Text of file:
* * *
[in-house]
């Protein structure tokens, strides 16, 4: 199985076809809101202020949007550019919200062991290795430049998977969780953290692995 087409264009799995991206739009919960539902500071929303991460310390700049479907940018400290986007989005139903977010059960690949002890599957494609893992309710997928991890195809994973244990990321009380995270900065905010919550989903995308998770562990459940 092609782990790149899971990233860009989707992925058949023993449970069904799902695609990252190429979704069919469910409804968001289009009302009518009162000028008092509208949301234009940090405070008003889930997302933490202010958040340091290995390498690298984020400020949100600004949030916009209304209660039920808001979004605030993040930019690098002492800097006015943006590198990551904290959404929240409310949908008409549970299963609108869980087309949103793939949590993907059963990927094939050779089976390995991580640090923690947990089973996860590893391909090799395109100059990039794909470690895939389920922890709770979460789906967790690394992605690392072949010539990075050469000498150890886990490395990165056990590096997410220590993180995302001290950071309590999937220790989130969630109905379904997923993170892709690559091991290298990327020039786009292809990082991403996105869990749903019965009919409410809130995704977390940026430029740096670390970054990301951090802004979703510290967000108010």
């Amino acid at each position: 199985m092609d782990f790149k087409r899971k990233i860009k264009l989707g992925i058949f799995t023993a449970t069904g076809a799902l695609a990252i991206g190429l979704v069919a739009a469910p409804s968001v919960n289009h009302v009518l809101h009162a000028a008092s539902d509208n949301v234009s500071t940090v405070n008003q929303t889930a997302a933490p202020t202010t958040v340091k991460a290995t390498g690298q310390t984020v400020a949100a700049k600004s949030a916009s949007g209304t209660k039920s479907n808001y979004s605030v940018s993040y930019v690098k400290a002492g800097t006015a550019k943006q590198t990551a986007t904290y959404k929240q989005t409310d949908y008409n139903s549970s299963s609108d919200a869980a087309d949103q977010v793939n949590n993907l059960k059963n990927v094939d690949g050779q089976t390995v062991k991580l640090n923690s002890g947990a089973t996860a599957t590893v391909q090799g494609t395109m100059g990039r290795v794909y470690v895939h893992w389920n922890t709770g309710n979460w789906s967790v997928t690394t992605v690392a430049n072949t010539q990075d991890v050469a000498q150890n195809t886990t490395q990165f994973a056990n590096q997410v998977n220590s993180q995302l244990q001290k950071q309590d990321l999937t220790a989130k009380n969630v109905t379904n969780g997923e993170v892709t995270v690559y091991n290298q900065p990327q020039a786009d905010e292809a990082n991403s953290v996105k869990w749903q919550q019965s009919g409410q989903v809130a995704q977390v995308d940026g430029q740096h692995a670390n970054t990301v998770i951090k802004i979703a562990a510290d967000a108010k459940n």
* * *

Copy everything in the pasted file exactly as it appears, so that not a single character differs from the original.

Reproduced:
[in-house]
């Protein structure tokens, strides 16, 4: 199985076809809101202020949007550019919200062991290795430049998977969780953290692995 087409264009799995991206739009919960539902500071929303991460310390700049479907940018400290986007989005139903977010059960690949002890599957494609893992309710997928991890195809994973244990990321009380995270900065905010919550989903995308998770562990459940 092609782990790149899971990233860009989707992925058949023993449970069904799902695609990252190429979704069919469910409804968001289009009302009518009162000028008092509208949301234009940090405070008003889930997302933490202010958040340091290995390498690298984020400020949100600004949030916009209304209660039920808001979004605030993040930019690098002492800097006015943006590198990551904290959404929240409310949908008409549970299963609108869980087309949103793939949590993907059963990927094939050779089976390995991580640090923690947990089973996860590893391909090799395109100059990039794909470690895939389920922890709770979460789906967790690394992605690392072949010539990075050469000498150890886990490395990165056990590096997410220590993180995302001290950071309590999937220790989130969630109905379904997923993170892709690559091991290298990327020039786009292809990082991403996105869990749903019965009919409410809130995704977390940026430029740096670390970054990301951090802004979703510290967000108010």
């Amino acid at each position: 199985m092609d782990f790149k087409r899971k990233i860009k264009l989707g992925i058949f799995t023993a449970t069904g076809a799902l695609a990252i991206g190429l979704v069919a739009a469910p409804s968001v919960n289009h009302v009518l809101h009162a000028a008092s539902d509208n949301v234009s500071t940090v405070n008003q929303t889930a997302a933490p202020t202010t958040v340091k991460a290995t390498g690298q310390t984020v400020a949100a700049k600004s949030a916009s949007g209304t209660k039920s479907n808001y979004s605030v940018s993040y930019v690098k400290a002492g800097t006015a550019k943006q590198t990551a986007t904290y959404k929240q989005t409310d949908y008409n139903s549970s299963s609108d919200a869980a087309d949103q977010v793939n949590n993907l059960k059963n990927v094939d690949g050779q089976t390995v062991k991580l640090n923690s002890g947990a089973t996860a599957t590893v391909q090799g494609t395109m100059g990039r290795v794909y470690v895939h893992w389920n922890t709770g309710n979460w789906s967790v997928t690394t992605v690392a430049n072949t010539q990075d991890v050469a000498q150890n195809t886990t490395q990165f994973a056990n590096q997410v998977n220590s993180q995302l244990q001290k950071q309590d990321l999937t220790a989130k009380n969630v109905t379904n969780g997923e993170v892709t995270v690559y091991n290298q900065p990327q020039a786009d905010e292809a990082n991403s953290v996105k869990w749903q919550q019965s009919g409410q989903v809130a995704q977390v995308d940026g430029q740096h692995a670390n970054t990301v998770i951090k802004i979703a562990a510290d967000a108010k459940n």